The third and final statute of LIA states that the locomotive must be able to withstand all the tests prescribed by the Secretary of Homeland Security. Essentially, this is a “cover all” statute that ensures that a train is not only passing inspections but also performs well in real life scenarios. Inspectors can test a train’s ability to stay on a piece of the track by looking at the wheels as a train travels slowly. Inspectors can also test a train’s ability to brake properly, round a bend, and haul cargo. Similar to the second statute, the necessary “stress tests” that an engineer must perform before a train can hit the rails is dependent on the type of train that is in use.
Who Does LIA Protect?
There have been cases in which locomotive inspectors attempt to file a claim while citing LIA; however, the LIA is not clear about which employees the act covers and under what circumstances an employee should receive coverage. Many argue that LIA only covers employees injured while the locomotive is "in use" and therefore engineers injured while inspecting the train do not qualify. For these scenarios, an engineer should turn to an attorney who can help him or her understand his or her rights. LIA has provisions for punishment for railroad companies that refuse to comply with these standards. The act also requires that a supervisor of a company report all locomotive accidents to the Interstate Commerce Commission with an ensuing investigation, including accidents where investigators are injured while checking LIA compliance.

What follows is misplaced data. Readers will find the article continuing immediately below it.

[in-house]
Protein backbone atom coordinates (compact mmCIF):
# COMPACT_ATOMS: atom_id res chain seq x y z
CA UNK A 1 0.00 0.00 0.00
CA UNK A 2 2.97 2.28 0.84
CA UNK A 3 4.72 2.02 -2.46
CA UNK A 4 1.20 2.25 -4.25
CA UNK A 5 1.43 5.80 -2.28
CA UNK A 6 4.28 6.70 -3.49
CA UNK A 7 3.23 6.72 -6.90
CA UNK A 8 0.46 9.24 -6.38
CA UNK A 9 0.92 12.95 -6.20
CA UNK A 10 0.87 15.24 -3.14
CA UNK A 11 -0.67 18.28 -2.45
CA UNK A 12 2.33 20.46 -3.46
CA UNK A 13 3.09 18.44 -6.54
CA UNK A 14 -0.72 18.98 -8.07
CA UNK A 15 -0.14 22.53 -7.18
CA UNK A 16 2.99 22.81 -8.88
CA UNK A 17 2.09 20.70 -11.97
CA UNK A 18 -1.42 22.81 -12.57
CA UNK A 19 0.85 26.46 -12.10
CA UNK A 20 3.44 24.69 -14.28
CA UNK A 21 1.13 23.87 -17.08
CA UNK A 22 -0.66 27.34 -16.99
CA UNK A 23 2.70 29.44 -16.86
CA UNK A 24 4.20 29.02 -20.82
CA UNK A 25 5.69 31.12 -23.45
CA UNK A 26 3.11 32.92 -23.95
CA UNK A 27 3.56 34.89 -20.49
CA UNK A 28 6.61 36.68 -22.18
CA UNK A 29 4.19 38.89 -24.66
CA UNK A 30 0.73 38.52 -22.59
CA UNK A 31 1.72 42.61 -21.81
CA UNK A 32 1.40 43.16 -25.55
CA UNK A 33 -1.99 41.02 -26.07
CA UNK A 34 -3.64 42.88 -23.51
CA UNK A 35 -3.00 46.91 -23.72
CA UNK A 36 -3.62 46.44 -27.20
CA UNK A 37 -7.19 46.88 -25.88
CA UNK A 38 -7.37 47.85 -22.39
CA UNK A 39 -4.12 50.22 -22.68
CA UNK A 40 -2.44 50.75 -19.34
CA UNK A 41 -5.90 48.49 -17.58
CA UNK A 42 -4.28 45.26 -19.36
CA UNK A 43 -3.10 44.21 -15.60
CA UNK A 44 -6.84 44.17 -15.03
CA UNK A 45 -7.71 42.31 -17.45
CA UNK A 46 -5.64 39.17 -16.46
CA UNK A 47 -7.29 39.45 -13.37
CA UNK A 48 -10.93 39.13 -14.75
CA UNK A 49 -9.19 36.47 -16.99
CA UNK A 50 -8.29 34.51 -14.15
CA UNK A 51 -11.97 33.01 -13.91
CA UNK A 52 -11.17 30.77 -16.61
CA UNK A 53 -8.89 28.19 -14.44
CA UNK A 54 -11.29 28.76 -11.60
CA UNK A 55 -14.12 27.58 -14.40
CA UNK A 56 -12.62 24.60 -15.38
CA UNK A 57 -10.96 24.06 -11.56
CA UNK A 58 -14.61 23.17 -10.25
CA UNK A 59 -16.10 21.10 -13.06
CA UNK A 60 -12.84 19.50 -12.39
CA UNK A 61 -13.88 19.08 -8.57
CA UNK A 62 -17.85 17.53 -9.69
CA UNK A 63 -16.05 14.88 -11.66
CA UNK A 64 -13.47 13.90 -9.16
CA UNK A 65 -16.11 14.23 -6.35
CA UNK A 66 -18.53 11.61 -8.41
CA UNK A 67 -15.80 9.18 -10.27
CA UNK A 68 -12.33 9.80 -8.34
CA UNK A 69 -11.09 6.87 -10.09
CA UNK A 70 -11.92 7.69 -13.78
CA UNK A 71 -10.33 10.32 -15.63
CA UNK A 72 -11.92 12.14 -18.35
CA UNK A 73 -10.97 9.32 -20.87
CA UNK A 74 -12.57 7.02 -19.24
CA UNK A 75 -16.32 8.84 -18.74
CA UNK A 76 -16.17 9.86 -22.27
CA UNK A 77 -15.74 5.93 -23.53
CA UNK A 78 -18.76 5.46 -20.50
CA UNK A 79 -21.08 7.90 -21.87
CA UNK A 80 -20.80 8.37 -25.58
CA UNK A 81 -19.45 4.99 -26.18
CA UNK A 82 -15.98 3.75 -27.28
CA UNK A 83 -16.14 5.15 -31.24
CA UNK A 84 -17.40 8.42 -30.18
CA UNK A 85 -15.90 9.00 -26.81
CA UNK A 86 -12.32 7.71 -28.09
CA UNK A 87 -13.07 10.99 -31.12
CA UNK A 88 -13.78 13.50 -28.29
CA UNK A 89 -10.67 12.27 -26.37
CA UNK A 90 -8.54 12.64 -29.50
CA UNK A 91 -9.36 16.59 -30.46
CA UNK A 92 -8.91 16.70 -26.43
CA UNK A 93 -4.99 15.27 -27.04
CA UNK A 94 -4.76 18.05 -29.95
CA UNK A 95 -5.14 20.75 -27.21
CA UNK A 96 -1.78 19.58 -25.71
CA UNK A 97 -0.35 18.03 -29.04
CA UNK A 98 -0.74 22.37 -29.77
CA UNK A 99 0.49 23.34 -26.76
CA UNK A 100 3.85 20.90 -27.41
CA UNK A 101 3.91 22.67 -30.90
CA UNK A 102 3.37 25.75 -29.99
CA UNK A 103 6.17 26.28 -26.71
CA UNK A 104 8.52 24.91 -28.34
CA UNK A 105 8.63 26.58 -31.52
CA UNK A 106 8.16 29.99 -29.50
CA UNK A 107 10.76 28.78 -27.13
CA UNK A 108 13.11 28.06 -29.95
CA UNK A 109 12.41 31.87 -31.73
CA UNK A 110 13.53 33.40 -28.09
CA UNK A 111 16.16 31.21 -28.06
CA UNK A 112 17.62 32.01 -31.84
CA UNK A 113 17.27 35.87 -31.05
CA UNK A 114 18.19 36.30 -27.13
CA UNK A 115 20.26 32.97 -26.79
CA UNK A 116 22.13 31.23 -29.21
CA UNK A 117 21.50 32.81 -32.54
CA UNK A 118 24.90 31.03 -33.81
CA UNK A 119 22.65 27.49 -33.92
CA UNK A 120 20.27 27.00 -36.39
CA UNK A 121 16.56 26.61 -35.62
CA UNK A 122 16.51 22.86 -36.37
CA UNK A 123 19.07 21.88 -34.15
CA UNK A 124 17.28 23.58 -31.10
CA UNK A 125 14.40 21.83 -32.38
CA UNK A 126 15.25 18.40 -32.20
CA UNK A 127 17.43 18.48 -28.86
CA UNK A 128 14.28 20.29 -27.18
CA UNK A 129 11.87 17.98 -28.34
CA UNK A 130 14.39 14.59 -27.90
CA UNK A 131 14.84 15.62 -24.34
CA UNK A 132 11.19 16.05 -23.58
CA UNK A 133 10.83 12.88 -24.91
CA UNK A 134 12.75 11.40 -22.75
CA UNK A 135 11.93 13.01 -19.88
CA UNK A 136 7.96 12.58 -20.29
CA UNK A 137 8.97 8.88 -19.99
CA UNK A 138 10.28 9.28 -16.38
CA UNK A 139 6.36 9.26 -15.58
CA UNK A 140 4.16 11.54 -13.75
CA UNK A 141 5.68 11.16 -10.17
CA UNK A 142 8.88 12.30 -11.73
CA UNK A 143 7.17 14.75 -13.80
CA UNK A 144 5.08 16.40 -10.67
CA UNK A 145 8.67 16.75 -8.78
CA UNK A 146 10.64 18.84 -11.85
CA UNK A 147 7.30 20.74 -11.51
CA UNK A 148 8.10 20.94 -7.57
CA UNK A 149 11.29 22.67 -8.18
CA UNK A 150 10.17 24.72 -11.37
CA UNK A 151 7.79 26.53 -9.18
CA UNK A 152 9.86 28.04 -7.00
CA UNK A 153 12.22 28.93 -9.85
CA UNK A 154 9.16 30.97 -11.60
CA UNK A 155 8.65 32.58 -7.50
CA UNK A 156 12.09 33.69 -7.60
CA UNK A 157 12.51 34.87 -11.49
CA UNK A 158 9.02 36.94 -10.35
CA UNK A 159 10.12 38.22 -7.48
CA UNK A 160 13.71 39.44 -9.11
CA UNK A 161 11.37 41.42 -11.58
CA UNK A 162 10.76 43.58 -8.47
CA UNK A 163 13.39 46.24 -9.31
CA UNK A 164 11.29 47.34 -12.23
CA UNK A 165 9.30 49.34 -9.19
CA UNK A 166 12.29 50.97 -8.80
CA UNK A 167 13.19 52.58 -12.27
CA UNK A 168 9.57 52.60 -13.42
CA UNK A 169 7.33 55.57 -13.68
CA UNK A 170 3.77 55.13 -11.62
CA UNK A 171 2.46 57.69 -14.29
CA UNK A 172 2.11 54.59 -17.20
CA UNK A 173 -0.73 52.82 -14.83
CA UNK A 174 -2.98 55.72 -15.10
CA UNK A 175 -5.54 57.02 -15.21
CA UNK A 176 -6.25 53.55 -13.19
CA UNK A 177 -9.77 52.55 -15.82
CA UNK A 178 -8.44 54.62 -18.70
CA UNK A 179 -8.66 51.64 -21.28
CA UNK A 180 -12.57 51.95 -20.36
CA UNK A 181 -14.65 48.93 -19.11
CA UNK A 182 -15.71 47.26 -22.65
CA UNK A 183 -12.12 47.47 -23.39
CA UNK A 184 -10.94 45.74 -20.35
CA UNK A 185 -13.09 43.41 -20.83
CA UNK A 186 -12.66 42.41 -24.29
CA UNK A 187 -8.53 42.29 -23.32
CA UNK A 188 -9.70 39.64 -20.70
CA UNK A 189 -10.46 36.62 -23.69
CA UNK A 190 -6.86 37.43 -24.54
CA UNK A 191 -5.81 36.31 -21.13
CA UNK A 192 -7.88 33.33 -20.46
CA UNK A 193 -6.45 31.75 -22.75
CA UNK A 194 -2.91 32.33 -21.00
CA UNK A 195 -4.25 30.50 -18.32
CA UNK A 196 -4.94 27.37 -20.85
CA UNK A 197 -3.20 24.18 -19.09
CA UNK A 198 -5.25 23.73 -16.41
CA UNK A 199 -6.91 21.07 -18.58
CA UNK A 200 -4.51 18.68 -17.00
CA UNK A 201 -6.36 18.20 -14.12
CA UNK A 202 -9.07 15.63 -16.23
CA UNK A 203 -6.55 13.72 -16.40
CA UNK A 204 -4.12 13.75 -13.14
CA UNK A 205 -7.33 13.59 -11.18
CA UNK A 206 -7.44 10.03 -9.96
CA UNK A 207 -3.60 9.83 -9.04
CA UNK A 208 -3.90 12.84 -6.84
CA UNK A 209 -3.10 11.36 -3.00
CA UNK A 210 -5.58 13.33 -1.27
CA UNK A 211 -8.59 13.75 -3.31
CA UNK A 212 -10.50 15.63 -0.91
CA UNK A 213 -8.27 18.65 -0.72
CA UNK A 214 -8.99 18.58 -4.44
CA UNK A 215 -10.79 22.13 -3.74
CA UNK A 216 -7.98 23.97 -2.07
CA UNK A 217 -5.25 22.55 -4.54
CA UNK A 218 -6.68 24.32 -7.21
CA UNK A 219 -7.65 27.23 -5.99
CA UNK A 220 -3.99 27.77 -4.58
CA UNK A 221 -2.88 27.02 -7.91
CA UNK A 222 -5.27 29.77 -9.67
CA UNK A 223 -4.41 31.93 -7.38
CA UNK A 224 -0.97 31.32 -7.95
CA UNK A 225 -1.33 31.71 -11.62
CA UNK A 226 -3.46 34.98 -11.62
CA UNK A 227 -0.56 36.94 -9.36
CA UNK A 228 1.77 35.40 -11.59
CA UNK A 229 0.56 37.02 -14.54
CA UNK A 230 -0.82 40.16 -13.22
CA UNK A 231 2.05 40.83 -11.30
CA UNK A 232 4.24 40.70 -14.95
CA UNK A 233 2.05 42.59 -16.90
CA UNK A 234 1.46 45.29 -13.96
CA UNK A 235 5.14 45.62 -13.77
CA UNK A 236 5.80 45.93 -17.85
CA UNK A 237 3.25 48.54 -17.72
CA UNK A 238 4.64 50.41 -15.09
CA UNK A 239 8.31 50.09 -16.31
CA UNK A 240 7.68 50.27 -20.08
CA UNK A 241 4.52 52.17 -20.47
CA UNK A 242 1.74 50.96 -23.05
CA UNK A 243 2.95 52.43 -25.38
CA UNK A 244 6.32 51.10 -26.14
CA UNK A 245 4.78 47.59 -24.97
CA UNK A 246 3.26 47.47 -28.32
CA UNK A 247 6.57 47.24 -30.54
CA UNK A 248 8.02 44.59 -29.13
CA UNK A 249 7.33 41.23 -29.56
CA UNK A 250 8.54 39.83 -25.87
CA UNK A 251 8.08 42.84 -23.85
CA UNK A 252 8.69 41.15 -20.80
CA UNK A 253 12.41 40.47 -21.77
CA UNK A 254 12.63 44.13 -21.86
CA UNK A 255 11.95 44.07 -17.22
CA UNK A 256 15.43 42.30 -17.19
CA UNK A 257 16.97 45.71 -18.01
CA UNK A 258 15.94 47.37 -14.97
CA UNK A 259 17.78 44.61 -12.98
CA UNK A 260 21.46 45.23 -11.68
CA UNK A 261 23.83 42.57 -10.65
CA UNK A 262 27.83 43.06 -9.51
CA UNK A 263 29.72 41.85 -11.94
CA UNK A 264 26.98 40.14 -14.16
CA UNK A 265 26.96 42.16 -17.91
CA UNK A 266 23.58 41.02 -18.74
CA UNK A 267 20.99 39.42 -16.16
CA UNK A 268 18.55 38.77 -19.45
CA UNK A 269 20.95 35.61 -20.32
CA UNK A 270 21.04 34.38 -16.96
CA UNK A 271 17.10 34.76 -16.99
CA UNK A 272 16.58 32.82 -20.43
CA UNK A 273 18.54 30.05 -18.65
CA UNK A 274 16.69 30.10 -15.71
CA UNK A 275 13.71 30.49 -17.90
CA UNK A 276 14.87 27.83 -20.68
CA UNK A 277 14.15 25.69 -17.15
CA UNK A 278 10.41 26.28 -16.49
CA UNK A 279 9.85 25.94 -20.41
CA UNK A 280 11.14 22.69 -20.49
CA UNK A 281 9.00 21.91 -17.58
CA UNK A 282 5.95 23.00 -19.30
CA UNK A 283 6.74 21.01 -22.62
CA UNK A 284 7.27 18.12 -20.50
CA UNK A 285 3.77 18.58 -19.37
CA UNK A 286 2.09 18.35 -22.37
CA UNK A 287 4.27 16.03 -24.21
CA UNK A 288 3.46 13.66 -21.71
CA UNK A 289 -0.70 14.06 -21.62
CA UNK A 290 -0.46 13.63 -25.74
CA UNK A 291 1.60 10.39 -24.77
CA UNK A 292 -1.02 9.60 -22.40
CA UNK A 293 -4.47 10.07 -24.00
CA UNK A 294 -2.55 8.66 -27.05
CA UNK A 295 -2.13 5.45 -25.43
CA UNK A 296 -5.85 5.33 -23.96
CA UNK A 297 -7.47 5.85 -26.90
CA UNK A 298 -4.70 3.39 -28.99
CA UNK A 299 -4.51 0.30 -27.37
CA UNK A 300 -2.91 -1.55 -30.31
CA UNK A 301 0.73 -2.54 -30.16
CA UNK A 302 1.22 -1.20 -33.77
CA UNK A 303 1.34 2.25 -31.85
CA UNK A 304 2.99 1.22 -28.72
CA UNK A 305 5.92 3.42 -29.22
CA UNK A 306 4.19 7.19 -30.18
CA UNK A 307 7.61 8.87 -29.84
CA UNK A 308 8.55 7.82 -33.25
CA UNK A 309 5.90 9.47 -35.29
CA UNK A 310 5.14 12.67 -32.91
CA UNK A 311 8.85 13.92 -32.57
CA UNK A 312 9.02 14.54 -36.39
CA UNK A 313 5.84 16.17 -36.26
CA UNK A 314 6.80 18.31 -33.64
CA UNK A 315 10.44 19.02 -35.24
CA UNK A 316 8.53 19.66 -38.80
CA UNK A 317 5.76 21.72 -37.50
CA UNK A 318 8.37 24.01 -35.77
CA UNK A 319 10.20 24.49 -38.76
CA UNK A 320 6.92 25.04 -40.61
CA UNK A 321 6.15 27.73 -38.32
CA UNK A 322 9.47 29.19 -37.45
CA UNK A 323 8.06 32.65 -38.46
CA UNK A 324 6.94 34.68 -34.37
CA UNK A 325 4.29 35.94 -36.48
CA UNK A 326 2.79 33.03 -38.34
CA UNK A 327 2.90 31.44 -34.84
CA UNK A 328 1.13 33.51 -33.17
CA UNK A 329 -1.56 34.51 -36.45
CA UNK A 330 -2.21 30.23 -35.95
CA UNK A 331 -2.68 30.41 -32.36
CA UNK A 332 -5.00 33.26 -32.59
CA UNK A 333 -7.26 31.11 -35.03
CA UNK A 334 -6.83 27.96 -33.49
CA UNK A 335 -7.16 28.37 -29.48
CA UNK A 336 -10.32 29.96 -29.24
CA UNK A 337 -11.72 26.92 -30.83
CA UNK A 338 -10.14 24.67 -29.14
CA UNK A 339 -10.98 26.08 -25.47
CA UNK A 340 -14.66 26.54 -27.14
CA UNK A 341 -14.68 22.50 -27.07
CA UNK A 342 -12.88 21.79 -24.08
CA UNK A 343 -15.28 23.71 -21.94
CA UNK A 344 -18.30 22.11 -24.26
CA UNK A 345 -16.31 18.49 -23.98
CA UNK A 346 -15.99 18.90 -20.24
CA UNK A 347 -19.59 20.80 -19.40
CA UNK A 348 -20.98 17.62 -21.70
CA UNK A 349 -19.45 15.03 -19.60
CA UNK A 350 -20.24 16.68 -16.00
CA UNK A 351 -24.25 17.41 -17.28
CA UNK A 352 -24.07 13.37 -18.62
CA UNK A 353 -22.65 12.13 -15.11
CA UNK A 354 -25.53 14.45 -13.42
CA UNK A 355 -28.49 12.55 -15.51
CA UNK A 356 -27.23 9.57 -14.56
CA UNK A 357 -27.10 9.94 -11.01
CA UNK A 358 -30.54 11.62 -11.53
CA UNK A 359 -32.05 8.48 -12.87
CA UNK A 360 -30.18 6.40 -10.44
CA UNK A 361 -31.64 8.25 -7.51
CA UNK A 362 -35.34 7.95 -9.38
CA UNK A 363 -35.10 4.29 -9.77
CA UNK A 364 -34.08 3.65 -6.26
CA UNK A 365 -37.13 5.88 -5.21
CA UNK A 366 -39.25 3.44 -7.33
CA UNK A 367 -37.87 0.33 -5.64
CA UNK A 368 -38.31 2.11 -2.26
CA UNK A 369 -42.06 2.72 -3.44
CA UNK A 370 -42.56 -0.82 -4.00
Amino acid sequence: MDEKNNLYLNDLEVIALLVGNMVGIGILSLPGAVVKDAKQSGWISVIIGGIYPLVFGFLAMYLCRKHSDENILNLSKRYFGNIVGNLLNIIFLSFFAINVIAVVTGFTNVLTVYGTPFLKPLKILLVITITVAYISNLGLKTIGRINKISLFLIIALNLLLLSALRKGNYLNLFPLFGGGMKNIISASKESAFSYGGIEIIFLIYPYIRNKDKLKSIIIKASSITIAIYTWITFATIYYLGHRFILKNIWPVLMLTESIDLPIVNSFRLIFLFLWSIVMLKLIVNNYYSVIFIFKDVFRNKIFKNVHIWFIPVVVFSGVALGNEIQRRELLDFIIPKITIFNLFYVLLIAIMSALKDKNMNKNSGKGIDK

Substances & LIA
If a railroad worker is harmed by toxic fumes such as diesel, exhaust, or asbestos insulation while performing job duties, an inhalation injury does count as an LIA violation. Railroad companies are responsible for containing toxic substances that can injure or harm employees. If you are hurt while operating or maintaining a locomotive, you may be entitled to a personal injury claim under the Locomotive Inspection Act.
What Is FRSA?
The Federal Railroad Safety Act (FRSA) is a law that was passed in 1970. It gave regulatory rights over railroads to the Federal Railroad Administration (FRA). Because of this law, the FRA has the authority to investigate railroad accidents and prosecute negligent parties based on their finding. It also provides safety requirements such as maximum weights, engineer qualifications, and more.
What Laws Does the Federal Railroad Administration Use?
The FRA uses for main laws to regulate railroad operations in the United States. These laws are the Signal Inspection Act, Safety Appliance Act, Accident Reports Act, and the Locomotive Inspection Act.
Are Railroad Workers Protected by the FRSA?
Yes. Railroad workers are entitled to a safe work environment under the FRSA. If someone is injured from toxic exposure, train accidents, dangerous equipment, or any other incident while working for a railroad company, they might be entitled to compensation. Call our railroad accident lawyers today to find out if you have a case during a free consultation.
Maintaining Safe Work Environments
After an accident has left you or a loved one injured, do not hesitate to contact our firm. The natural dangers inherent on railroad sites leave employees susceptible to harm from toxic materials and hazardous wastes—not to mention dangerous equipment. The working conditions to which railroad workers are exposed every day can be quite dangerous and can lead to serious occupational illness and injury. For these reasons, it is imperative that top-notch legal counsel be obtained as quickly as possible after any type of railroad accident and/or injury.
Arnold & Itkin has successfully represented victims injured in railroad accidents. We have a demonstrated track record of winning by putting in the work to build strong and persuasive cases. Call now at (888) 493-1629.